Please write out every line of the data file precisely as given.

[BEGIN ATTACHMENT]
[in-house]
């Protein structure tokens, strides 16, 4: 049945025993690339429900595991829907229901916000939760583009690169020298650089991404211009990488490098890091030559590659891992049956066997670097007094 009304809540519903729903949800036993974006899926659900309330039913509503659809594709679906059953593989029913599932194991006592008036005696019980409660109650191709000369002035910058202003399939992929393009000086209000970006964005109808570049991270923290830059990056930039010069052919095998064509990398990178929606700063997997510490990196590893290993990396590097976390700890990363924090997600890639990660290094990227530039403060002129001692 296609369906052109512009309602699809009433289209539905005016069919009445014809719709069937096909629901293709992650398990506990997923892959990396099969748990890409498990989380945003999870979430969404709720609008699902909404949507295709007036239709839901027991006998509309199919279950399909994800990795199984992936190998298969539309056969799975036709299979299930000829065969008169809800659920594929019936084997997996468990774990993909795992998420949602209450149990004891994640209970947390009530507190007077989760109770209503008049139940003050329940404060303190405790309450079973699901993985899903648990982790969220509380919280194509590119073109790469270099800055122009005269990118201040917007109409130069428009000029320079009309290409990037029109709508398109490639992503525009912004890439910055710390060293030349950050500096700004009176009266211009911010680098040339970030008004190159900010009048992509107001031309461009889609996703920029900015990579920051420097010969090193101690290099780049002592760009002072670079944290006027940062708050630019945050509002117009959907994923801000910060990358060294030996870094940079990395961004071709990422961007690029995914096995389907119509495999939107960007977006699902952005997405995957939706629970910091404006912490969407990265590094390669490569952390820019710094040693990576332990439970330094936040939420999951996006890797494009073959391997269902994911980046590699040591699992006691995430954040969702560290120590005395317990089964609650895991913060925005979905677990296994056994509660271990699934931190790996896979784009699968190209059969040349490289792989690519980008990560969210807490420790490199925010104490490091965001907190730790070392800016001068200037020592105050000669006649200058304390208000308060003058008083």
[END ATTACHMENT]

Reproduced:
[in-house]
């Protein structure tokens, strides 16, 4: 049945025993690339429900595991829907229901916000939760583009690169020298650089991404211009990488490098890091030559590659891992049956066997670097007094 009304809540519903729903949800036993974006899926659900309330039913509503659809594709679906059953593989029913599932194991006592008036005696019980409660109650191709000369002035910058202003399939992929393009000086209000970006964005109808570049991270923290830059990056930039010069052919095998064509990398990178929606700063997997510490990196590893290993990396590097976390700890990363924090997600890639990660290094990227530039403060002129001692 296609369906052109512009309602699809009433289209539905005016069919009445014809719709069937096909629901293709992650398990506990997923892959990396099969748990890409498990989380945003999870979430969404709720609008699902909404949507295709007036239709839901027991006998509309199919279950399909994800990795199984992936190998298969539309056969799975036709299979299930000829065969008169809800659920594929019936084997997996468990774990993909795992998420949602209450149990004891994640209970947390009530507190007077989760109770209503008049139940003050329940404060303190405790309450079973699901993985899903648990982790969220509380919280194509590119073109790469270099800055122009005269990118201040917007109409130069428009000029320079009309290409990037029109709508398109490639992503525009912004890439910055710390060293030349950050500096700004009176009266211009911010680098040339970030008004190159900010009048992509107001031309461009889609996703920029900015990579920051420097010969090193101690290099780049002592760009002072670079944290006027940062708050630019945050509002117009959907994923801000910060990358060294030996870094940079990395961004071709990422961007690029995914096995389907119509495999939107960007977006699902952005997405995957939706629970910091404006912490969407990265590094390669490569952390820019710094040693990576332990439970330094936040939420999951996006890797494009073959391997269902994911980046590699040591699992006691995430954040969702560290120590005395317990089964609650895991913060925005979905677990296994056994509660271990699934931190790996896979784009699968190209059969040349490289792989690519980008990560969210807490420790490199925010104490490091965001907190730790070392800016001068200037020592105050000669006649200058304390208000308060003058008083």